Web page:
Gabrielle Belz

Photo of Gabrielle Belz  

Photo courtesy of Gabriell Belz


“The print making I do, I'm conscious of generations before me who have cut into a surface to make forms and patterns as they carve.”


“I'm conscious of those who brought those skills to this land, and despite the skill of making aute dying out, it seems that there is an awakening among Maori printmakers who have found another expression for this long sleeping technique to apply marks to another surface.”

“Our society and culture does not remain static but ebbs and flows with the tides, constantly reassessing and readjusting. This has been an ongoing process since we first left our first homeland and ventured out across the water.”

-Gabrielle Belz


Print by Gabrielle Belz

Print By Gabrielle Belz

Photo courtesy of Gabrielle Belz


Gabrielle image

Print by Gabrielle Belz

Photo courtesy of Gabrielle Belz




Manos Nathan

Manos Nathan Photo

Photo courtesy of Manos Nathan


Te Kaunoti me te Kaurima a Tane Nui a Rangi

" Te Kaunoti me te Kaurima a Tane Nui a Rangi"

Medium: Clay, vermiculite blush, ceramic paint.  
Dimensions:  Kaunoti   50 x 395 x 145mm.
                        Kaurima  65 x 265 x 70mm.

Photo courtesy of Manos Nathan

"The celestial fire tools suspended from the neck of Ranginui the sky father.
These tools were taken from Ranginui at the time of the separation of the primal parents.
Tane’s first use of the tools is to create Tama Nui te Ra the sun, the origin of fire.
The sparks that fell to earth while Tane was working became the subterranean or volcanic fire, the Ahi Komau.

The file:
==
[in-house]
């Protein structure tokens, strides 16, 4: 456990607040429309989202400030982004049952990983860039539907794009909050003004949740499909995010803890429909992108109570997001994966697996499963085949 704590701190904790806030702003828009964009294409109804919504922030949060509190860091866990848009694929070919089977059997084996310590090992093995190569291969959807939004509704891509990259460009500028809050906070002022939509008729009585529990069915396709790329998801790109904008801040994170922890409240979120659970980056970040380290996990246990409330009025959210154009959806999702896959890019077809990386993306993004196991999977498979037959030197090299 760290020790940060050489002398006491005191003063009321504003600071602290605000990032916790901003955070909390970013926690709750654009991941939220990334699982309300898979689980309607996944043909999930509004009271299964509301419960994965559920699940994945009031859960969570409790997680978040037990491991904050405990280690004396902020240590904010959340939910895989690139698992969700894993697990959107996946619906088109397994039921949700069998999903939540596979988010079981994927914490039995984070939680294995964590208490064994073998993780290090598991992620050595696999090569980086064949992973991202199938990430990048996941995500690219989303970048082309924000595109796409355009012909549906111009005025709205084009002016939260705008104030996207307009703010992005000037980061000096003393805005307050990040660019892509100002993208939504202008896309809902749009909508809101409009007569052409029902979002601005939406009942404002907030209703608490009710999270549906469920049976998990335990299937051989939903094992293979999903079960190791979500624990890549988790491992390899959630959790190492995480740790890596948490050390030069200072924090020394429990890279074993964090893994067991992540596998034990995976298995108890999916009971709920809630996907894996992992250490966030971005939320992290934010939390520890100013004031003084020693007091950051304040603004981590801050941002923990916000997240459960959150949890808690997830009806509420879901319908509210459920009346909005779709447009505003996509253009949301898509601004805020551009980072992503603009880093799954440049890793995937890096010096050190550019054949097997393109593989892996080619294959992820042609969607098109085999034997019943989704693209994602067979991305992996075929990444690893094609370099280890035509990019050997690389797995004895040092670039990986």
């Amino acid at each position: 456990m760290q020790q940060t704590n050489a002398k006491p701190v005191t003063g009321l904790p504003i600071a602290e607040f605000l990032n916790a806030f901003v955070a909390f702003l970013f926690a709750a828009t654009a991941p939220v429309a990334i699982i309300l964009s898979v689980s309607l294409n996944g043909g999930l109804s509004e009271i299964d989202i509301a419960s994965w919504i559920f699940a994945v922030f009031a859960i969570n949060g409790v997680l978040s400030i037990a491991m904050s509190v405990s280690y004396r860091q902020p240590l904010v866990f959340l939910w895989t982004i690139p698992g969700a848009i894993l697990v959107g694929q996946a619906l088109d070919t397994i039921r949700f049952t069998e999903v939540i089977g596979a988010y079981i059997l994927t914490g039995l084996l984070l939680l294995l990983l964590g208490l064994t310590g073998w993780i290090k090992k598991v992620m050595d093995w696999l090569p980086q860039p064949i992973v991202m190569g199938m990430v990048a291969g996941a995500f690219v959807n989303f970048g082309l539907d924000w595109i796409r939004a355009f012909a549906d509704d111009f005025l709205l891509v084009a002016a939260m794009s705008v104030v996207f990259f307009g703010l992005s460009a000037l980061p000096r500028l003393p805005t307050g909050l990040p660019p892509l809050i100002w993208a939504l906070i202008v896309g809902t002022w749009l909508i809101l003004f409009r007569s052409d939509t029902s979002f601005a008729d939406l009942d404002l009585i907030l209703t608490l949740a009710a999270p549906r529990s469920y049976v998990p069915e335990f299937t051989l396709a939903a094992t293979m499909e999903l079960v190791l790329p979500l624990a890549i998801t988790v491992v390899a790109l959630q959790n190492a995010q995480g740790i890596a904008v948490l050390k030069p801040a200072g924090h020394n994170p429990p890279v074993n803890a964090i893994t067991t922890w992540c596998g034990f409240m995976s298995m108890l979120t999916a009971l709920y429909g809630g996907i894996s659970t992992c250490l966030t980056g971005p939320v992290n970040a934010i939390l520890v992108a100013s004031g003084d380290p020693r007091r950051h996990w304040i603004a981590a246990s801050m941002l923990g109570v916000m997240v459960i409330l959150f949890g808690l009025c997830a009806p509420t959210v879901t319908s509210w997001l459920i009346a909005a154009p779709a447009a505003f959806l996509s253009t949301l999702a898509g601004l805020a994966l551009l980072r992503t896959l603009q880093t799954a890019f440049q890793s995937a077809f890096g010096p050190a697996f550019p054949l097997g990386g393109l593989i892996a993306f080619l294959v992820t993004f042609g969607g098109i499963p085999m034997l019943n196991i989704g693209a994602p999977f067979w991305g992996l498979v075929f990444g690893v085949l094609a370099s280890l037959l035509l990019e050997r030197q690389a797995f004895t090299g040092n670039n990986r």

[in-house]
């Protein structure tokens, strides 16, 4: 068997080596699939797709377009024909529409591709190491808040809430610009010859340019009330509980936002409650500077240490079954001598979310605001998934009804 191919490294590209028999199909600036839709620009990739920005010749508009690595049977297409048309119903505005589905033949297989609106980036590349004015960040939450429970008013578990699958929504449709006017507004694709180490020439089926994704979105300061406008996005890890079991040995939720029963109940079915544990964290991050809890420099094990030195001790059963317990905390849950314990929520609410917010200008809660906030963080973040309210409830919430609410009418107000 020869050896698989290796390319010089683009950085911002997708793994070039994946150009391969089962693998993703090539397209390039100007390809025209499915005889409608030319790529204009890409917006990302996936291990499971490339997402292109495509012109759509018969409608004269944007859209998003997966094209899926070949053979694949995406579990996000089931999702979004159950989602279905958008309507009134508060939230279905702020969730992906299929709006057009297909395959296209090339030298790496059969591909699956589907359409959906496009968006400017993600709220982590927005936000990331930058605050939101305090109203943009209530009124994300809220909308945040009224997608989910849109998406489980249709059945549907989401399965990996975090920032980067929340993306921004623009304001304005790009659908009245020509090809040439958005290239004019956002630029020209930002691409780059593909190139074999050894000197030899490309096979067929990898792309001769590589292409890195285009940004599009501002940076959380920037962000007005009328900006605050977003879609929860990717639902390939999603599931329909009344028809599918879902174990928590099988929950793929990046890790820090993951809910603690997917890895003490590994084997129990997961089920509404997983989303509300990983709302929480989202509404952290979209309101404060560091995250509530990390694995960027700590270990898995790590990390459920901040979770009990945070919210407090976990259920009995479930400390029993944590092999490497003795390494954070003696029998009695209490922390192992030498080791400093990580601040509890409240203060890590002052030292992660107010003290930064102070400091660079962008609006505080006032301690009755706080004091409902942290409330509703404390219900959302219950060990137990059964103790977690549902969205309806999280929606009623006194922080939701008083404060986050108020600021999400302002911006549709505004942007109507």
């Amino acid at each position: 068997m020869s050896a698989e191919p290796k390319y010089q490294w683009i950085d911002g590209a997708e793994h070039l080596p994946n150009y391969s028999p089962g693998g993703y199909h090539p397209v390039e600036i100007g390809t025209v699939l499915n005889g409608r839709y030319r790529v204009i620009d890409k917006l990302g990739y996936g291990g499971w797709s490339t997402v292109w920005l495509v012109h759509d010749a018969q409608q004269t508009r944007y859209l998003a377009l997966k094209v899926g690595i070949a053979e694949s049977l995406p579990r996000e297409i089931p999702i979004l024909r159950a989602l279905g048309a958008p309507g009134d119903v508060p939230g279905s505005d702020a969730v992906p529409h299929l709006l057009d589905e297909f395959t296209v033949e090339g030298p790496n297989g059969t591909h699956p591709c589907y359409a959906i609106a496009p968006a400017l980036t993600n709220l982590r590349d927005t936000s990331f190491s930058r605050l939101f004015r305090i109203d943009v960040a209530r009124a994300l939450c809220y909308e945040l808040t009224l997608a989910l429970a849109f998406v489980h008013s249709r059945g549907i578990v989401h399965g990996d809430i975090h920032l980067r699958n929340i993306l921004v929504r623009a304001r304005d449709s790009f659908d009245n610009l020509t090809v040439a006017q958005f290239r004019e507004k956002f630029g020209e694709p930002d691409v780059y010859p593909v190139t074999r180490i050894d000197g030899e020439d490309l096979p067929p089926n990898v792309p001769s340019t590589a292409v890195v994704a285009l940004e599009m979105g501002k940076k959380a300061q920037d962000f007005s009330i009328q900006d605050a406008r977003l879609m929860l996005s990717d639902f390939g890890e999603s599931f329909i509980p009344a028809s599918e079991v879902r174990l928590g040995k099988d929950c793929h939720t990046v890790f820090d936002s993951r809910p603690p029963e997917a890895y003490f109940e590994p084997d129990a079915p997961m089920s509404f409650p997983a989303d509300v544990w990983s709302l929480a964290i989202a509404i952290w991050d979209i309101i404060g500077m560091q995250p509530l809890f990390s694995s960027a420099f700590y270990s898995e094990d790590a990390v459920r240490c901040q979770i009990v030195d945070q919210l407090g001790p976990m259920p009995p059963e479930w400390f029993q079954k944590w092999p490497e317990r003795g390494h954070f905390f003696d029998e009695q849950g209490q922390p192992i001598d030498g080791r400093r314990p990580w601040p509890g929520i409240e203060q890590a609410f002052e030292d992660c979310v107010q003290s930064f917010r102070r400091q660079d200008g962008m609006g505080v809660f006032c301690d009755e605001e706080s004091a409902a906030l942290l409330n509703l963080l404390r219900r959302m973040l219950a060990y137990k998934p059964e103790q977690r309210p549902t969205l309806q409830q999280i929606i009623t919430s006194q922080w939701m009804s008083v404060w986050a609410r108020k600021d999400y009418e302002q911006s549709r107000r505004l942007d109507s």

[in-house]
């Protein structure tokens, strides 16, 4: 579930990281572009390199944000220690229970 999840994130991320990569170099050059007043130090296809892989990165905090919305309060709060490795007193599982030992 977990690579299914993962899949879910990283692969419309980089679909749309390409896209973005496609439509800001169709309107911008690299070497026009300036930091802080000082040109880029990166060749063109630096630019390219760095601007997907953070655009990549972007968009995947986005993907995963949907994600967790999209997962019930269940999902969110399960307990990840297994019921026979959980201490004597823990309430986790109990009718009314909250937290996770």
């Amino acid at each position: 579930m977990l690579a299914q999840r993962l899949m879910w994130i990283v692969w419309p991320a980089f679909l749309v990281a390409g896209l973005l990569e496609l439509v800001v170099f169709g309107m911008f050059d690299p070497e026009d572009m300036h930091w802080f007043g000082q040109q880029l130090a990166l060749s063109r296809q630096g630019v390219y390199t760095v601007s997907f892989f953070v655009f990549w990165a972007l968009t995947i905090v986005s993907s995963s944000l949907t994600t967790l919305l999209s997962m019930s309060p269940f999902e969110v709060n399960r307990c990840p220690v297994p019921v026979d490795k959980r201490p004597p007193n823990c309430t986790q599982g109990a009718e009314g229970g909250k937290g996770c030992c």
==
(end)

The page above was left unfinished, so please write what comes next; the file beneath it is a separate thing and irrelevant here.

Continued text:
Other sparks ended up in certain trees, the wood from which was traditionally used in the generation of fire, the Kaikomako, Totara, Mahoe and others.
There are tribal variants of the names given to the Kaunoti, the grooved board and the Kaurima, which is the rubbing stick.
Perhaps best known are Te Rangi Tiramarama (Kaunoti) and Torotoroihi (Kaurima).
The tools are solar symbols of light and therefore of knowledge."

Provided by Manos Nathan


In my efforts to create an identity for works in clay, I have adapted design and symbolism from the customary art forms of wood, stone and bone carving; from ta moko and from the fibre arts of ta niko and tukutuku. I have also drawn on the rich heritage of allegory and metaphor found in pakiwaitara, purakau and pepeha (folklore, myths/legends and proverbs) as a source of inspiration for the creation of Maori clayworks.

-Manos Nathan





Maile Andrade

Maile Andrade Photo

Photo courtesy of Maile Andrade


Ivy Sculpture

Sculpture by Maile Andrade

Photo courtesy of Maile Andrade


Sculpture by Maile Andrade

Sculpture by Maile Andrade

Photo courtesy of Hawaiian Cultural Center


maile andrade scuplture

Sculpture by Maile Andrade

Photo courtesy of Hawaiian Cultural Center


 Excerpt from an interview with Mea Nīnauele: Melehina Groves

at the Hawaiin Cultural Center in February 2006

MA.... In the last two years I’ve shifted to the Kamakakūokalani Center for Hawaiian Studies to create a Native Hawaiian Visual Culture  program.

MG:     Was there any reason for your shifting over to Kamakakūokalani?
MA:      While I was a professor in the Art Department, I was teaching this Hawaiian Visual Arts course and in a class of maybe 30 students, there would maybe be three or four Hawaiians. I began to think, do I teach non-Hawaiians a little bit about Hawaiian culture -- and it was always just a little bit about Hawaiian culture -- or do I shift over to Center for Hawaiian Studies and teach Hawaiians how to be artists? Not to be artists, because I think that we’re naturally visual people, it comes naturally. But teach them how to articulate and have a dialogue in the visual world, so I chose to do that.




Chuck Souza

Chuck Souza

Chuck Souza

Photo courtesy of Chuck Souza


Chuck Souza work

Na Mea Hope Loa  2010


Come to give come to take chuck souza

Na Mea Hope Loa


clay, lava rock   4' x 5' x 8'

Photo courtesy of Chuck Souza


Chuck Souza work

Sculpture by Chuck Souza

Photo courtesy of Chuck Souza


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February 4, 2015, 11:20 am